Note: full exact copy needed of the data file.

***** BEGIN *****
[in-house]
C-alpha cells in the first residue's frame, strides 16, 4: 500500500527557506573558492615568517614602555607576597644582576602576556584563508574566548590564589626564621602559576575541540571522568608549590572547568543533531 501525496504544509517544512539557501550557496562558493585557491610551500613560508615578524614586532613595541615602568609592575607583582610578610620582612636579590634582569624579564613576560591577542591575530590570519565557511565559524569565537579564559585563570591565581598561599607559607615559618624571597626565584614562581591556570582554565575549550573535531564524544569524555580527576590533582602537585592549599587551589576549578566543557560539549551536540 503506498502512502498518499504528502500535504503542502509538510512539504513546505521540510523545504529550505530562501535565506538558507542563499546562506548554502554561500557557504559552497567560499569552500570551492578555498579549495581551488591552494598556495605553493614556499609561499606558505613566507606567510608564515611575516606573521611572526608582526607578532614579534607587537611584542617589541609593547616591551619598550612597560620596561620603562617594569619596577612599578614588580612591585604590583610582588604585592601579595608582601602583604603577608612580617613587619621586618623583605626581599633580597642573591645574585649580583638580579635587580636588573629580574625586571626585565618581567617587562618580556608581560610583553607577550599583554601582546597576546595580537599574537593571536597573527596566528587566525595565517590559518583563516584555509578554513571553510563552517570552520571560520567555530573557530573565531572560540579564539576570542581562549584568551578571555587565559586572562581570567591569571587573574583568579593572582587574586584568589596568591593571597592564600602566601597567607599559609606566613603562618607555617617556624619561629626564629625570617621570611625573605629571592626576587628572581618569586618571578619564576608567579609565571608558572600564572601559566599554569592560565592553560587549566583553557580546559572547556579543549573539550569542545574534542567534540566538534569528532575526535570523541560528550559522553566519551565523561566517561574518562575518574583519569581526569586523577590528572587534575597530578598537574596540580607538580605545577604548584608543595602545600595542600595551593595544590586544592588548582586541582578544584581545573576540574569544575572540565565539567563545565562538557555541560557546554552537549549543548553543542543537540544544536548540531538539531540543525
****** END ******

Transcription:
[in-house]
C-alpha cells in the first residue's frame, strides 16, 4: 500500500527557506573558492615568517614602555607576597644582576602576556584563508574566548590564589626564621602559576575541540571522568608549590572547568543533531 501525496504544509517544512539557501550557496562558493585557491610551500613560508615578524614586532613595541615602568609592575607583582610578610620582612636579590634582569624579564613576560591577542591575530590570519565557511565559524569565537579564559585563570591565581598561599607559607615559618624571597626565584614562581591556570582554565575549550573535531564524544569524555580527576590533582602537585592549599587551589576549578566543557560539549551536540 503506498502512502498518499504528502500535504503542502509538510512539504513546505521540510523545504529550505530562501535565506538558507542563499546562506548554502554561500557557504559552497567560499569552500570551492578555498579549495581551488591552494598556495605553493614556499609561499606558505613566507606567510608564515611575516606573521611572526608582526607578532614579534607587537611584542617589541609593547616591551619598550612597560620596561620603562617594569619596577612599578614588580612591585604590583610582588604585592601579595608582601602583604603577608612580617613587619621586618623583605626581599633580597642573591645574585649580583638580579635587580636588573629580574625586571626585565618581567617587562618580556608581560610583553607577550599583554601582546597576546595580537599574537593571536597573527596566528587566525595565517590559518583563516584555509578554513571553510563552517570552520571560520567555530573557530573565531572560540579564539576570542581562549584568551578571555587565559586572562581570567591569571587573574583568579593572582587574586584568589596568591593571597592564600602566601597567607599559609606566613603562618607555617617556624619561629626564629625570617621570611625573605629571592626576587628572581618569586618571578619564576608567579609565571608558572600564572601559566599554569592560565592553560587549566583553557580546559572547556579543549573539550569542545574534542567534540566538534569528532575526535570523541560528550559522553566519551565523561566517561574518562575518574583519569581526569586523577590528572587534575597530578598537574596540580607538580605545577604548584608543595602545600595542600595551593595544590586544592588548582586541582578544584581545573576540574569544575572540565565539567563545565562538557555541560557546554552537549549543548553543542543537540544544536548540531538539531540543525